As regards the latter, some aspects of Meyer's pastiche may be a matter of taste. For my part he gets too cute in his story's footnotes, many of them pointing out inconsistencies or flubs in "Watson's" narrative (which were in this case actually inserted by Meyer, intentionally, to enhance his work's verisimili
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Dijon Chiasson
While a little too cute for my tastes, Nicholas Meyer's Sherlock Holmes pastiche was still an enjoyable read. It was light, clever, and the inclusion of Sigmund Freud was an interesting angle, even if I felt he wasn't portrayed very accurately. They also delve deeper into Holmes cocaine habit, which was neat. That being said I thought the scene where Freud hypnotizes Holmes into explaining the cause of his addiction was annoyingly facile.

Furthermore, there were too many dinky little footnotes an
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Troy Rodgers
When this book was released in 1974, it was hailed nearly universally as a popular masterpiece. It kicked off the modern era of Holmes pastiche. Two years later it was made into a movie. Indeed, Nicholas Meyer is a respected writer in my book. I recently enjoyed the 3rd book in this series, The Canary Trainer (yes, I read them out of order), and so with all these factors combined, I had extremely high hopes for this one.

And yet... this book is complete and utter garbage. Ok, maybe not complete,
...more
Lindsay Stares
Feb 12, 2008 Lindsay Stares rated it 1 of 5 stars
Recommends it for: People who are NOT huge Holmes fans
This review has been hidden because it contains spoilers. To view it, click here.
Sarah Sammis
Sherlock Holmes is among an elite set of fictional characters who has outlived his creator and even his own written death (The Final Problem1893). Holmes continues to solve crimes as written by a number of authors including this 1974 version, The Seven-Per-Cent Solution by Nicholas Meyer. The book was made into a film in 1976, which I've enjoyed watching a number of times.

One thing that is universal across all these Sherlock Holmes tales (those by Doyle and these later ones) is that the stories
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Trin
50¢ at a book sale, and with my current love of Sherlockia, I couldn’t resist, even though I was pretty sure I would hate it. I didn’t hate it. It’s too well-intended to hate, too joyfully fannish, and I must admit that some of Meyer’s footnotes on this “found” manuscript made me laugh out loud. (In case you’re curious, it was the one where Watson writes, “I believe it was in Julius Caesar that Shakespeare said…*” and Meyer’s footnote is simply, “*It’s not.”) However, this fannishness was I gu ...more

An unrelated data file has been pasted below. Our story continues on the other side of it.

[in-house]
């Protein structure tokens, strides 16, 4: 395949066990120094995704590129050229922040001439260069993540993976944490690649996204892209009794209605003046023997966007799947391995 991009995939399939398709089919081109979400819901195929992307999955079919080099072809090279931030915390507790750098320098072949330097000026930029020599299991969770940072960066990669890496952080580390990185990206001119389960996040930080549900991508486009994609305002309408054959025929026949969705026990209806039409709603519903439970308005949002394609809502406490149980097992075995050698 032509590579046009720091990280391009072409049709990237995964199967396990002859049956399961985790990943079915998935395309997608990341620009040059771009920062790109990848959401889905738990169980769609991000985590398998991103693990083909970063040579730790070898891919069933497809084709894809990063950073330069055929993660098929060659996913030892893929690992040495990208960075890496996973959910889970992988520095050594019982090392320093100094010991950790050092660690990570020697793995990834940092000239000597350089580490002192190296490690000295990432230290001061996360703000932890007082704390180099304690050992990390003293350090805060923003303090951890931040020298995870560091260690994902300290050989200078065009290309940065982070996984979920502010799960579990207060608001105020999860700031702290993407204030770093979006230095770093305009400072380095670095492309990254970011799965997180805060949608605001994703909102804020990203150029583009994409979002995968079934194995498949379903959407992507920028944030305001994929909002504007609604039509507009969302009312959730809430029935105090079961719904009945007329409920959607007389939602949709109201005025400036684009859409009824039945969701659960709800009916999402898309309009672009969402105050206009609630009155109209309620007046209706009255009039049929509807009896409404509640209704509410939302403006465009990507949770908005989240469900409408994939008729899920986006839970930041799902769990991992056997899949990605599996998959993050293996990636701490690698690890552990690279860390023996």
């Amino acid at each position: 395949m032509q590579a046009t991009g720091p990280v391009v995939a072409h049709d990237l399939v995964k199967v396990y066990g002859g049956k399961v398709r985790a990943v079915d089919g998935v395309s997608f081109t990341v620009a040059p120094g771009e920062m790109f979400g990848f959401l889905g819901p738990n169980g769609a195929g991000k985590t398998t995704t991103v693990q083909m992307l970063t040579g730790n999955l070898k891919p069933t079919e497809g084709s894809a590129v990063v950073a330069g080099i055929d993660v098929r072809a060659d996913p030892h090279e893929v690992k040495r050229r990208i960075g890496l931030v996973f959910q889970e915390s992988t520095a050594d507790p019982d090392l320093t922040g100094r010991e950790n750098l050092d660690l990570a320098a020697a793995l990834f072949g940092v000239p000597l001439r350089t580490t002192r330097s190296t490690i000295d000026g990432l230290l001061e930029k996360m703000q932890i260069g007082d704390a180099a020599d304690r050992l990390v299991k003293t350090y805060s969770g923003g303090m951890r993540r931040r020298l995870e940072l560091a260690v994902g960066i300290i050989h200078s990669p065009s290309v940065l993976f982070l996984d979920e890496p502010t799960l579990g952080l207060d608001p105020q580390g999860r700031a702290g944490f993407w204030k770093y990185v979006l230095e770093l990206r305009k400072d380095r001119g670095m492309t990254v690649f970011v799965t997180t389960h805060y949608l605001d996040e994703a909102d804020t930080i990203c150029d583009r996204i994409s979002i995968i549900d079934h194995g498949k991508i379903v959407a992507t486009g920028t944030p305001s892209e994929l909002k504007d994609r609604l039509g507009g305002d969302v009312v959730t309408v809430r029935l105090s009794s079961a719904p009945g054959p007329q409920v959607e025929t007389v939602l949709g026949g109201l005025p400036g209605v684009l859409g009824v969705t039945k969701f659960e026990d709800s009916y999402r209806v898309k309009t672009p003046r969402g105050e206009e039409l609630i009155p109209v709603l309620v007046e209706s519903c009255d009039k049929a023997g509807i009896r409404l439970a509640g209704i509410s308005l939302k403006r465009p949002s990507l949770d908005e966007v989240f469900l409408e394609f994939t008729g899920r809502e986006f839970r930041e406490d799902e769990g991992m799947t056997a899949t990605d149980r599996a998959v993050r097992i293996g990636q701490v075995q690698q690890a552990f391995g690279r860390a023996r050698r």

Pauline
I enjoyed seeing Dr. Watson take charge of helping Holmes solve his own case -- a case of cocaine addiction. Meyer's fictionalization of Freud is interesting, especially since I've heard an interview in which he basically said Freud is a stand-in for his own father (how Freudian!), who was a psychoanalyst and viewed psychoanalysis as a type of detective work. I also apreciated the way ultimately it's getting interested in a new case that completes the cure. In some ways, however, I preferred the ...more
Feliks
When good books are so few and far between and you consider what this kid Nick Meyer pulled off (in his '20s!) with his superbly polished concoction--let's not quibble or nit-pick. Its masterful. Its got moments which will electrify you; make you sit up straight in your chair. A work of passion and vision. Meyer gives us things which Conan Doyle did not--he expands on Watson and Holmes' subtle, interior, capacities and abilities in a variety of ways we always crave to know about as modern reader ...more
Christy
Sherlock Holmes, duped by his friends, travels to Vienna and meets Sigmund Freud, who cures Holmes of his cocaine addiction. And that’s only half of the story! There’s intrigue, murder, deception, and a great train chase, while the unflappable Holmes smokes his pipe and makes brilliant deductions. The novel has all the feel and flavor of Sir Arthur Conan Doyle, but was written in 1974 by Nicholas Meyer, who nails the characters and style of Conan Doyle so perfectly, you could swear it was writte ...more
Saman
نویسنده‌ی بی‌شخصیت اومده برای این‌که یه داستان بنویسه آقامون (شرلوک هلمز) رو کرده: عملی!. آخه این درسته؟ حالا ما که آدمها و طرفداران متعصبی نیستیم که بریزیم خیابون، در تمام شهرها و کشورهایی که باهاشون رابطه داریم تظاهرات خودجوش بکنیم و فریاد بزنیم و شعار بدیم: جانم فدای شرلوک

حالا خوبه ما از این دسته طرفداران نیستیم اما آقای نویسنده! شما که این قطب عالم امکان رو کردید عملی! حداقل می‌اومدی یک داستان درست و حسابی می‌نوشتی که در اون به جای داستان‌گویی به مزخرف‌گویی نیفتی. نمی‌دونم نویسنده مرده‌ست، ز
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Sydney
This review has been hidden because it contains spoilers. To view it, click here.
Rae